A community housing project, aimed at getting long term unemployed people from Solihull back into work, has been given tools to help trainees transform wasteland into allotment plots across the borough.
Family bakers Warburtons gave around £500 worth of equipment to the Pathway course. The course employs trainees to do projects that benefit Solihull and help provide the participants with a work portfolio to show future employers.
The equipment has already been put into use when clearing a plot on the council-owned Gillcott Allotments, off Old Lode Lane, which will be given to charity.
In order to reduce the waiting list for allotments, the Pathway course participants have been supporting Solihull Metropolitan Borough Council’s community champions project to clear wasteland near allotment sites so that they too can be used as allotments themselves.
Yvonne Platts from Solihull Community Housing, who runs the Pathway course, said: “The tools are a great help to the Pathway scheme and the local community, providing meaningful employment for the course participants.”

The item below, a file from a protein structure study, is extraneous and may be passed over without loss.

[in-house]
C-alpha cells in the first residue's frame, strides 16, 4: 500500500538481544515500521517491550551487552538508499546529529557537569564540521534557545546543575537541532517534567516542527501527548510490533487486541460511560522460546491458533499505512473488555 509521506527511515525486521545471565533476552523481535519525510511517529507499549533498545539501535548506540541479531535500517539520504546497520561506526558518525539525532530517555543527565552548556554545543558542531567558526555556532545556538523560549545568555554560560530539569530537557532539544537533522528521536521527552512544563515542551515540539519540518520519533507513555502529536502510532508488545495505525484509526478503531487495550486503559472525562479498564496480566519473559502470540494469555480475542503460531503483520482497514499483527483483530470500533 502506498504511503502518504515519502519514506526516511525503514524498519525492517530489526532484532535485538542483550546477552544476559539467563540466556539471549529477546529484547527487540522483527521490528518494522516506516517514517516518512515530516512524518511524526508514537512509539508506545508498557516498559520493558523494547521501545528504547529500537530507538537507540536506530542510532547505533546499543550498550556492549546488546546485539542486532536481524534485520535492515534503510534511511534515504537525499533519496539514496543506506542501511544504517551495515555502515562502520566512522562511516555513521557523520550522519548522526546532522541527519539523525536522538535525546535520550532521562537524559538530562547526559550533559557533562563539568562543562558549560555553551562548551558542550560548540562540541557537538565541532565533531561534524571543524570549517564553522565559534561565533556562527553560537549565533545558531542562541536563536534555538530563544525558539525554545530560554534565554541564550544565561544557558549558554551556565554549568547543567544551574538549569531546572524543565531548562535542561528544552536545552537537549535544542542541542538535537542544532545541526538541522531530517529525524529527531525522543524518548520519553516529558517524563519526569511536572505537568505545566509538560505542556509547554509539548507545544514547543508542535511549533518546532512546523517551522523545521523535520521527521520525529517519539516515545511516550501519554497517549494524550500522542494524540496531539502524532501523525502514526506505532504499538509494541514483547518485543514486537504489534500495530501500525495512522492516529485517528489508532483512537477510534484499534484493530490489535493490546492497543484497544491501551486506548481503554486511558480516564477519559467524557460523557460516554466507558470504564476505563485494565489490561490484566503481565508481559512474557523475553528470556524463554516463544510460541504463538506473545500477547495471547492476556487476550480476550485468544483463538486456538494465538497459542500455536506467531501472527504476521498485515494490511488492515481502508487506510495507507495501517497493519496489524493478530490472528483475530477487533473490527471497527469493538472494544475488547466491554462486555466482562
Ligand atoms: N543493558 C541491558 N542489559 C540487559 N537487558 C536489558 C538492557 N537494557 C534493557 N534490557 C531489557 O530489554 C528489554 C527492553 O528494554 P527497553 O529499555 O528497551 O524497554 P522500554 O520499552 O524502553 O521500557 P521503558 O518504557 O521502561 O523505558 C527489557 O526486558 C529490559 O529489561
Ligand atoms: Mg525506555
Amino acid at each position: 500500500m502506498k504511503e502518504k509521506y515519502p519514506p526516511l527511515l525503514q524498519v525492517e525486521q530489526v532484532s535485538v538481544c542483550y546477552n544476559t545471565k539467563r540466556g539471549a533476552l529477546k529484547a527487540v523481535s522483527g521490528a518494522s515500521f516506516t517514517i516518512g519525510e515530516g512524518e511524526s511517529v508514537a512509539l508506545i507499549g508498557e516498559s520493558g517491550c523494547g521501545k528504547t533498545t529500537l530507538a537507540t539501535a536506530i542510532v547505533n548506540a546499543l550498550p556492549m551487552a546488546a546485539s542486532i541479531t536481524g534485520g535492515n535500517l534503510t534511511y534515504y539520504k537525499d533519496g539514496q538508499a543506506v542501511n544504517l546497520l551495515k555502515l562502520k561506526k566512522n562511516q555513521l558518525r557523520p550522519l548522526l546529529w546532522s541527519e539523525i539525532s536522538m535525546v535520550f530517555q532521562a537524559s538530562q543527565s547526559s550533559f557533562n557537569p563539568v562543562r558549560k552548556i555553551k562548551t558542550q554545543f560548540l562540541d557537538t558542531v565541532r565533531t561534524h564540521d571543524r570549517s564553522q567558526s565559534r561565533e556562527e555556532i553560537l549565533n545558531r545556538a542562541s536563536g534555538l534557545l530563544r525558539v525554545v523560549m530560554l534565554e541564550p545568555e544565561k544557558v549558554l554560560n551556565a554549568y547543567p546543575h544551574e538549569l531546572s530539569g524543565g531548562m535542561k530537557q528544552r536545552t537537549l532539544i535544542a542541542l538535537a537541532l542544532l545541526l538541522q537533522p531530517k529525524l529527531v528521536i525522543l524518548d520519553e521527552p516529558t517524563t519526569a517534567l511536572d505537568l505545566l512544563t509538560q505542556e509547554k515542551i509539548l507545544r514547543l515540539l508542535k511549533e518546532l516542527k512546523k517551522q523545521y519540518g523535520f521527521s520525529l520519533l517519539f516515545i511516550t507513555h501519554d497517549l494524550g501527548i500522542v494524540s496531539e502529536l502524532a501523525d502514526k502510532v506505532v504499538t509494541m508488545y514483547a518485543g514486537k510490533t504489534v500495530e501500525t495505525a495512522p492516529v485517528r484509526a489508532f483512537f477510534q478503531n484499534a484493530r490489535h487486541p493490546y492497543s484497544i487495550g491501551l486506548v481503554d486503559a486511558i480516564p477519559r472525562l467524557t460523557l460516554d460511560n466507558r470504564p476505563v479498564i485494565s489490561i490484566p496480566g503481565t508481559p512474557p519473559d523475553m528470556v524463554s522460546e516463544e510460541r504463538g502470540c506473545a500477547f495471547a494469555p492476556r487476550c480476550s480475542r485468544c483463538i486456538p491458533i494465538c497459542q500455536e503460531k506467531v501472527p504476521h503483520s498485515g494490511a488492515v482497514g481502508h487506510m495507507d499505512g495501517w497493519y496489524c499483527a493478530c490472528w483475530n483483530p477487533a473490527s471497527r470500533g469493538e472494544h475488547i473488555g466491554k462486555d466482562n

Councillor Kate Wild, Solihull Metropolitan Borough Council’s cabinet member for community services and the environment, said: “I’d like to say a big thank you for the equipment. Encouraging people to learn about the origins of the ingredients of the food they eat everyday is a key objective for myself and the council.”
According to figures released in January there are more than 300 people waiting for an allotment on one of Solihull’s 19 sites.
Mike Ewing, from Warburtons Midlands, said: “It’s fantastic that so many people are passionate about the ingredients which go into the food they eat as we are when it comes to baking.”